Code Bubbles goes some way to solving this, and is a step in the right direction. We need to be taking tools like Code Bubbles, clang's static analyzer and call graph visualisations for granted in every language, on every system.

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wow I was thinking of this today, mentioned it in fact somewhere else, while looking for a socket.io disconnect function, saw an answer by you, randomly looked at your profile, and you popped up mentioning Code Bubbles! Synchronicity in action. Now I can link the guy I was mentioning it to an hour ago. –  Luke Stanley Jul 8 '11 at 23:37
    
Awesome :D glad to be of service! –  nornagon Jul 20 '11 at 6:16
    
I really like the idea of Code Bubbles. The static analyzer also looks really neat, except that many programmers don't program anymore in languages where memory leaks are an issue. I'm a bit skeptical of the usefulness of call graph visualizations, however. The whole point of encapsulation is to hide the details of how (that is, via which other function calls) a given function achieves its tasks. –  Gravity Sep 5 '11 at 20:36
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I think we'll totally compensate for any and all improvement in tools, languages and libraries by writing ever more complex software and wondering why it's still hard. It's because we're comparing the difficulty of writing Snake in the 60's with that of writing WoW in the 00's! –  romkyns Apr 27 '12 at 12:23

There is nothing wrong with something being hard, after all that's how you get paid the big bucks. Seriously, though - we are always solving custom problems and trying to fit the best technology available to them. It is hard to predict every single thing that can go wrong, and separation of concerns go a long way addressing that. Interface oriented development, TDD, IoC and many other concepts, when applied properly, if don't make software development simple at least make it manageable.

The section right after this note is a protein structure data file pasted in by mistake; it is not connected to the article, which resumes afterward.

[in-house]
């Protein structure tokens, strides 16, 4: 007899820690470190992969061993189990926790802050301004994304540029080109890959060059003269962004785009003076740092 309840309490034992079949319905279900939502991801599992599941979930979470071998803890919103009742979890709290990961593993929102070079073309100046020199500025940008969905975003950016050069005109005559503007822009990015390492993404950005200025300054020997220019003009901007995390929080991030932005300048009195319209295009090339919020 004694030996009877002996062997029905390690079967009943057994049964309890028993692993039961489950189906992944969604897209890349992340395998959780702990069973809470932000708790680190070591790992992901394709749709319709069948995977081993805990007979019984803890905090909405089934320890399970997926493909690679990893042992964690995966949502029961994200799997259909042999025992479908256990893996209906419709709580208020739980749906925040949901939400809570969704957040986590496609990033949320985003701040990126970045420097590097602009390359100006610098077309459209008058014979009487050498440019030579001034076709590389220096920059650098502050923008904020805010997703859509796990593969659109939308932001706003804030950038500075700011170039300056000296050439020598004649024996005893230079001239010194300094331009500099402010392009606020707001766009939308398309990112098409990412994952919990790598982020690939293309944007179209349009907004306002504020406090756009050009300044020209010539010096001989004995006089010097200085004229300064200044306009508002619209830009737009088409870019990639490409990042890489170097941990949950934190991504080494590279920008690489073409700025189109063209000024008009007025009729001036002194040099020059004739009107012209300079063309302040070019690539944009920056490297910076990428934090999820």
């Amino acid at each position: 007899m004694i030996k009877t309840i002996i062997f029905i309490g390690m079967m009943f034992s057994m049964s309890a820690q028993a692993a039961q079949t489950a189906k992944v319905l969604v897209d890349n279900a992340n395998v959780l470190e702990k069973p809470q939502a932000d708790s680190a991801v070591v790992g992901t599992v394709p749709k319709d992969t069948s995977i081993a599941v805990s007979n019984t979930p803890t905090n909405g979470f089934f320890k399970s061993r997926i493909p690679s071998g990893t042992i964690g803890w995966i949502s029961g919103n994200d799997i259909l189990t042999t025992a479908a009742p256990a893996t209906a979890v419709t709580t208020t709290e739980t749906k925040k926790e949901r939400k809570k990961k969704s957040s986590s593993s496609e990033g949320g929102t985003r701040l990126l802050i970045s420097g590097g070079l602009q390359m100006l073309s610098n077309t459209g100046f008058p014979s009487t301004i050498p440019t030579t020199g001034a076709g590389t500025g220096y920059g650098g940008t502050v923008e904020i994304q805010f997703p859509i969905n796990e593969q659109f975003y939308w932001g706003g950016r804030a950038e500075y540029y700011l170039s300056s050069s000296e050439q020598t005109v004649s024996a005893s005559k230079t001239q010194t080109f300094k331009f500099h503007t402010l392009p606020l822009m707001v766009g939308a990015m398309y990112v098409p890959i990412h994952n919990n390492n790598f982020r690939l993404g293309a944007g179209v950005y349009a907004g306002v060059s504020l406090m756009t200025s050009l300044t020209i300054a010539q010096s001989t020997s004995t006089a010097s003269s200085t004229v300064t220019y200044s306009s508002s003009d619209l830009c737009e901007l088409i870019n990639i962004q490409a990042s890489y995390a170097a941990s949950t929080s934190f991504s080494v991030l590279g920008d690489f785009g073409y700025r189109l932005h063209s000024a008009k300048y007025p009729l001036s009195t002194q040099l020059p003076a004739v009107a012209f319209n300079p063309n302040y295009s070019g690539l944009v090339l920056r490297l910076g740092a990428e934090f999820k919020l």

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Writing code is hard because it requires concentration.

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And copious amounts of time. –  Callum Rogers May 16 '10 at 21:09

Just a few points/criticisms... if I seem mean I don't mean it; I quite like your question.

The Idea is usually the easy part. You talk to your friends and co-workers and you nut it out in a meeting or over coffee. It takes an hour or two, plus revisions as you implement and find new problems.

No offense, but when it takes "an hour or two" you're already down the path to "hard", "mismanaged" and "failed project". There's a whole lot between those two hours you're talking about - which in my opinion doesn't sound a whole lot like "requirements analysis" - and the implementation phase. The entire "process" you describe lacks consideration of stakeholders and risk management. (that's just my take)

When I click "find all references" in Eclipse, I get a list of them at the bottom of the window.

That sounds like high coupling to me... also indicative of some glazing over the design phase between that coffee and the implementation. ;)

The more important point, however, is that writing code isn't hard. Hell, writing software isn't hard either; what's hard is delivering solutions or equally developing a product someone will use... and hopefully pay for.

This is also why punch cards were hard and had to be left in the dust; writing programs for calculus (something well defined and formal) was hard enough on those things, but moving into the realm of more ambiguous "business needs" would have been impossible.

Or in other words, what was hard was traceability. No one could look at a punch card and explain why it's in an ERP system, for example. As a result, the system would start to lose conceptual integrity and slowly stop delivering on intended users' needs, at which point not only is developing the solution hard, but writing the software becomes hard too.